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November 01, 2007

Investigate HPV vaccine

As an advanced practice nurse working in different clinics, I have seen too many cases of HPV. Young women are being exposed to this virus frequently.

HPV stands for human papillomavirus, and there are more than 100 strains of the virus, 30 of which can cause cervical cancer or genital warts.

Because this is a virus, it can never be cured, so once infected, always infected.

The virus is spread through sexual contact, and the majority of times the infected partner may never know of the infection that he or she is spreading.

A new vaccine, Gardasil, produced by Merck, can prevent infection of at least four strains of the virus that are associated with cervical cancer and genital warts.

At present, there are no laws in place to enforce this vaccination. This is a time when all parents and females should consider the health risks from this virus.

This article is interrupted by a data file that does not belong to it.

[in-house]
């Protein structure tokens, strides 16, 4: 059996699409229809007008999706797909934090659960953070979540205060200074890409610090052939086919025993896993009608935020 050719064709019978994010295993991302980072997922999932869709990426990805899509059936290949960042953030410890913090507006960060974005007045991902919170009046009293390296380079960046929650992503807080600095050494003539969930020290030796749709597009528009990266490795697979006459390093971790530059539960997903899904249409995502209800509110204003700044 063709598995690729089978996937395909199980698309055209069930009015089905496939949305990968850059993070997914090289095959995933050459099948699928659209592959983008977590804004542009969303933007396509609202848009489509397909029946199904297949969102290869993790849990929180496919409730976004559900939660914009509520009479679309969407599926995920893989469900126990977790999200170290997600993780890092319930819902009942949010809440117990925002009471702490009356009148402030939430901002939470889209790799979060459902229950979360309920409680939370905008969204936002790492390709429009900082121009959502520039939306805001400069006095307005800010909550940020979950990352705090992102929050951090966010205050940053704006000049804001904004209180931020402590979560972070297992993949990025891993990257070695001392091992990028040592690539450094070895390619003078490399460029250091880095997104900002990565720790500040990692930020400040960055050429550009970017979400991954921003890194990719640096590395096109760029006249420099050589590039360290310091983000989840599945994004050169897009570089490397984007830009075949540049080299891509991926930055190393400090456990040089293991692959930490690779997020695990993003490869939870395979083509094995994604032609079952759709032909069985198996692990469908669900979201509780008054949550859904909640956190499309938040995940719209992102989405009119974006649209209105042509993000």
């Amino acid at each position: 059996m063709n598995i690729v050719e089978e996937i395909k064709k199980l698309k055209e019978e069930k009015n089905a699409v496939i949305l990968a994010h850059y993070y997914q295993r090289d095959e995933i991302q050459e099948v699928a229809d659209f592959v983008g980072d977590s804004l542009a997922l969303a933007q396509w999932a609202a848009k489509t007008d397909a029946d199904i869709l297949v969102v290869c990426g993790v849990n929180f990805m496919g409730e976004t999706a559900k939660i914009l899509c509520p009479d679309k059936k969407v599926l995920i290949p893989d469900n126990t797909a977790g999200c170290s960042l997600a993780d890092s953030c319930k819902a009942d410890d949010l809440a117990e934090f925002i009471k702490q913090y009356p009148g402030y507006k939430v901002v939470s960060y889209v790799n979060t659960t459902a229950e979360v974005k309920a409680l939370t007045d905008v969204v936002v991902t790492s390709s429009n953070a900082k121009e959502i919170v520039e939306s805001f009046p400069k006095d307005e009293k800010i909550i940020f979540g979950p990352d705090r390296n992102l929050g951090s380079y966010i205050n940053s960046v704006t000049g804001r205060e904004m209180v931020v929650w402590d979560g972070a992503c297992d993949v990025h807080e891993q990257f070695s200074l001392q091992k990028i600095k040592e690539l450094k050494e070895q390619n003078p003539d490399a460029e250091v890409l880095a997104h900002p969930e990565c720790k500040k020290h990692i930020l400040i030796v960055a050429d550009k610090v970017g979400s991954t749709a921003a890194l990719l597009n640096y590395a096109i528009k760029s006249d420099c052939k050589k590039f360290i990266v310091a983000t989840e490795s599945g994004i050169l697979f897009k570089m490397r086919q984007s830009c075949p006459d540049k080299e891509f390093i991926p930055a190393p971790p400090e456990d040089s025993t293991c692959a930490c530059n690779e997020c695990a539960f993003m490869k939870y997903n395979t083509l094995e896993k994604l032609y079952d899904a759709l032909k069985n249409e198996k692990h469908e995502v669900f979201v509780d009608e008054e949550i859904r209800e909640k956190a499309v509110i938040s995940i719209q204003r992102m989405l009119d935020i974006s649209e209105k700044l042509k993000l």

Of course, encouraging abstinence from sexual activity is important, but at the same time, utilizing a vaccine to guard your or your child’s health is vitally important, too.

Please consider this new vaccine, and ask your health-care provider for more information.

Melissa Smith
Leawood

Comments

IMZMSI

Pharmacists at the Medicine Shoppe recommended that girls between 11 and 12 years of age receive the Human Papillomavirus (HPV) vaccine. It’s given as a series of three shots over the course of six months. Also, it’s highly recommended for girls between 13 and 18 years old if they have not yet been vaccinated. Head to your local pharmacy for added advice. Here’s a pharmacy locator for The Medicine Shoppe: http://www.medicineshoppe.com/PharmacyLocator.aspx.

jack

And they said we'd only get warts on our hands!

 
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